Kelly Bates doesn't look like she gave birth to her 19th baby five short weeks ago. Then again she always says she's been pregnant more often than not during her adulthood. She's never had a C-section or twins. She gave birth to 14 of her kids at home without so much as an aspirin.
The newest baby, Jeb Colton, was born in a hospital weighing 7 pounds, 8 ounces. He has the same chubby cheeks and light blue eyes that many of his 18 older brothers and sisters did as babies.
As you might have guessed, the Bates are evangelical Christians who decided in their words, "to let the Lord decide how many children we would have."
Gil says, "if the Lord were to give us more children, me and my wife would both be excited. It would be like saying more blessings."
They made a faith-based decision not to use birth control early in their marriage. And yet, at 45, Kelly is reaching the outer reaches of her fertility. She began using hormones to strengthen her uterine wall after she miscarried more than once. They feel strongly that while they would never take fertility medicine, once there is conception, they feel morally obligated to treat an embryo medically as if it were one of their full-grown children. "If my son fell overboard on a boat, we would do everything we could to save him" Gil says. And that's how they feel about helping a pregnancy remain viable. For the Bates life very much begins at conception.
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The 19 Bates children whose ages range from 23 to 6 weeks old - all live with their parents under one rambling roof in their five bedroom home in Lake City, Tenn. The family lives modestly, buying most things - like bikes and shoes and clothes - second hand. Dad and the older brothers run a tree-cutting business. But they have to stretch to make their weekly grocery bills which includes seven gallons of milk and nine loaves of bread.
They say they're not trying to catch up to the Duggars, the TLC stars of "19 Kids and Counting". The two families have been close friends since their adult children were very young.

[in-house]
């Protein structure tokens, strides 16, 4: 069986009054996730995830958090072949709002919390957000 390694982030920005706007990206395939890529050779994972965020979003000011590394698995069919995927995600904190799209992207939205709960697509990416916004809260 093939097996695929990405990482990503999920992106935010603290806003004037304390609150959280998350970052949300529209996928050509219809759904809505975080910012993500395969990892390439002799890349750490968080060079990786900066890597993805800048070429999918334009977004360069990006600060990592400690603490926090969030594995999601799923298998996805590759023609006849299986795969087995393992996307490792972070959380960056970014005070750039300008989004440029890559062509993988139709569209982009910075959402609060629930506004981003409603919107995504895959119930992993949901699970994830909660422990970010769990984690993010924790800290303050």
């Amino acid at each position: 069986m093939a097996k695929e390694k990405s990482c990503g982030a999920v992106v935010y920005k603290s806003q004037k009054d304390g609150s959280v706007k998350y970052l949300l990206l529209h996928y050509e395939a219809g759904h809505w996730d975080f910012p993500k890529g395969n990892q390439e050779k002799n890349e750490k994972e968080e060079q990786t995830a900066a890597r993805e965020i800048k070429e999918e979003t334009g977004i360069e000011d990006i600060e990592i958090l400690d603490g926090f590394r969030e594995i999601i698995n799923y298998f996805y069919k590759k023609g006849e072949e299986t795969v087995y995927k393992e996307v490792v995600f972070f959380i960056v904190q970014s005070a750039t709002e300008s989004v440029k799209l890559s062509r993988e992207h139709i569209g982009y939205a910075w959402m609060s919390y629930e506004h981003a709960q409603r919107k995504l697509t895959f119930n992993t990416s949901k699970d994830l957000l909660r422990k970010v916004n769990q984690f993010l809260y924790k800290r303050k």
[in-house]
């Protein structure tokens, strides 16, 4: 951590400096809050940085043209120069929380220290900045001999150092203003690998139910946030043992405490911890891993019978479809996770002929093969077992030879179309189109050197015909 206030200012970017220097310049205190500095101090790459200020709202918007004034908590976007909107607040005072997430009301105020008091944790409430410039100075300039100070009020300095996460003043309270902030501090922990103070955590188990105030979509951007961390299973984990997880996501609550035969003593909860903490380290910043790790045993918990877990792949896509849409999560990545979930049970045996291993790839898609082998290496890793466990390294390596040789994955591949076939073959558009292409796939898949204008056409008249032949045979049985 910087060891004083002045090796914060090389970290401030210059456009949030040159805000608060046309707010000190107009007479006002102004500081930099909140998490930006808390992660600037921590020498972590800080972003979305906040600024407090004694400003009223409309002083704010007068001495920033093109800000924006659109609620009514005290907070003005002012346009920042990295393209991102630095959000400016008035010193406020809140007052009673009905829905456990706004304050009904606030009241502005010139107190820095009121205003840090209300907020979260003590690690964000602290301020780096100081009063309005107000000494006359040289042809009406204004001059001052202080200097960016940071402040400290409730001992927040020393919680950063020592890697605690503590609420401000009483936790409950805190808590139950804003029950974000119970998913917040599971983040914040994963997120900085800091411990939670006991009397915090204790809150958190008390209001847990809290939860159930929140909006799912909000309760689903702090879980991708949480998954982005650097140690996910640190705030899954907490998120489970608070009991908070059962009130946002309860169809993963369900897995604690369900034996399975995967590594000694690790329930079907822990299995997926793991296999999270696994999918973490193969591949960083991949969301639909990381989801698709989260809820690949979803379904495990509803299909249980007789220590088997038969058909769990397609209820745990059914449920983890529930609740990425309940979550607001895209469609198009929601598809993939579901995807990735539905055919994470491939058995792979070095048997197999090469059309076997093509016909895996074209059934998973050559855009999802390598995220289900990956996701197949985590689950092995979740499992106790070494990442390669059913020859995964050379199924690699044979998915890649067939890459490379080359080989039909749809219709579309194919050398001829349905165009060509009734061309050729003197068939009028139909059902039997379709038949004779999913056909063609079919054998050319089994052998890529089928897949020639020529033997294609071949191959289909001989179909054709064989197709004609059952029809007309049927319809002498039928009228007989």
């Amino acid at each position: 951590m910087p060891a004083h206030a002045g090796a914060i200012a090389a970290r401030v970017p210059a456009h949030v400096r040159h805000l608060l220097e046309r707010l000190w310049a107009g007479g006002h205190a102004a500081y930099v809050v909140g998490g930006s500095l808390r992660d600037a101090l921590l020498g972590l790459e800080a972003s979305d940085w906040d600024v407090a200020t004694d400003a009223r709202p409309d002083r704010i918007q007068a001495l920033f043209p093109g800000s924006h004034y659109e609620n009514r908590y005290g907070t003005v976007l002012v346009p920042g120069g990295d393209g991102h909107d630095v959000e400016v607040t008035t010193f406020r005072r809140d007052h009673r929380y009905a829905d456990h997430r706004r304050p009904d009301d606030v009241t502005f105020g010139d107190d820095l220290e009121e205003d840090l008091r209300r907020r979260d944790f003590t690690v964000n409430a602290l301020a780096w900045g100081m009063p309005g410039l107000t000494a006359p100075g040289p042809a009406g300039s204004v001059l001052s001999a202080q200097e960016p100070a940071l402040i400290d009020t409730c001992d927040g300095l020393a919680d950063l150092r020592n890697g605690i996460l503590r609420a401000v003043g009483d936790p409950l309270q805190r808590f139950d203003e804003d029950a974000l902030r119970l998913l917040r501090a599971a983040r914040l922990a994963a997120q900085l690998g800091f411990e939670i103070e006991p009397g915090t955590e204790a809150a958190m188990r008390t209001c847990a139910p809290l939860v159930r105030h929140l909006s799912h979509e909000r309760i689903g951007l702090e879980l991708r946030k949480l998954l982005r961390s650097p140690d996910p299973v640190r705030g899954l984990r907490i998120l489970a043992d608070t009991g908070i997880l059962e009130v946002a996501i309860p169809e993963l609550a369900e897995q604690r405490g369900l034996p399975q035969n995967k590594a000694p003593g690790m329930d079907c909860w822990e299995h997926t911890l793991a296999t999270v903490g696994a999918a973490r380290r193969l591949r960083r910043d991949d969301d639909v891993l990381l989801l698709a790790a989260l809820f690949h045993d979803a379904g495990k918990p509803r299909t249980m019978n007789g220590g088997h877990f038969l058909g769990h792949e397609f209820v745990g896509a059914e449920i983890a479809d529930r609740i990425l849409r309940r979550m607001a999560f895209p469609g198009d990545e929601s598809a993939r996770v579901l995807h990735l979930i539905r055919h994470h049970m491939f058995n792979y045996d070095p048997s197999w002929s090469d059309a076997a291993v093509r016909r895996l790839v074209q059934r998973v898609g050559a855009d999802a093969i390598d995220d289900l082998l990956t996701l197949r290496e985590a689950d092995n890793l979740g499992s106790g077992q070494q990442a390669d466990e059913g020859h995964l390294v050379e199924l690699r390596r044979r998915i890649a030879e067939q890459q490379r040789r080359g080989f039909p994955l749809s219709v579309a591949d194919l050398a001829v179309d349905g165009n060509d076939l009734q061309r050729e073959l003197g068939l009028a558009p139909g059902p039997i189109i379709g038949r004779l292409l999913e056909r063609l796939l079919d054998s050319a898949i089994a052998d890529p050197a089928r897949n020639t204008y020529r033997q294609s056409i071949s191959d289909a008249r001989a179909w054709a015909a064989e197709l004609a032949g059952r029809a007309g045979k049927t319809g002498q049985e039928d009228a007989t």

Both families now have 19 kids and counting. And since appearing in ABC's "Primetime Nightline: (Extra)Ordinary Family" hour last summer, the Bates have signed on for their own TLC reality show called "The Bates Family: Baby Makes 19," debuting Tuesday at 10 p.m. ET/PT.
But I asked the Bates if they are worried that celebrity might spoil their kids? And I don't mean spoil like indulge, but spoil like milk. And they said no. They are convinced that their family will be able to hold onto their conservative values and lifestyle even with camera crews following them around.
Their kids are home schooled by Kelly with a big dose of Bible study. They dress modestly (long shirts, no pants for the girls. No shorts for the boys). They aren't allowed to watch regular TV. Their idea of a good show is a 1950's character study like "Roy Rogers".
I asked Lawson, the square-jawed, clean cut second son if he'd ever heard of Snooki - the crass, hard-partying star of "Jersey Shore"? and he looked at me and said sincerely, "is that a dog'?"
"How about Kim Kardashian, ever heard of her?" I asked. "Uh," you could see him racking his brain and then replied trying to be nice, "uh, No."
Lawson, 19, and has been the family grocer for years. How many teenage boys do you know how can tell you the price of a pound of cold cuts and whether it's gone up in the past few weeks. He also runs his own successful lawn care business, when he's not taking college courses.
The oldest son Zach was elected the youngest county commissioner in Tennessee. The entire family campaigns on behalf of Rick Santorum.
"We like his consistency", says Zach who praised his values and his staunchly pro-life stance.
All their kids play either guitar or piano or fiddle or all three. They often sing at elder care facilities or at church. Several of their kids are volunteer EMT's. Some of the older girls are on a mission helping street children in Peru.
They contribute to their community, but they also all chip in at home. The kids help around the house in a way that makes visitors marvel. Michaela, the oldest daughter organizes the nearly four hours of laundry that's needed every day. Erin is a concert pianist with 2 DVD's, but she also teaches her younger siblings.
The house is run like a mess hall for kids… with a long cafeteria style picnic table and lots of pitching in. Alyssa has been cooking meals for 20 people since she was 12 years old.
"I don't want them to see it as a chore" says mom Kelly who somehow manages to keep the house running while tending to yet another newborn.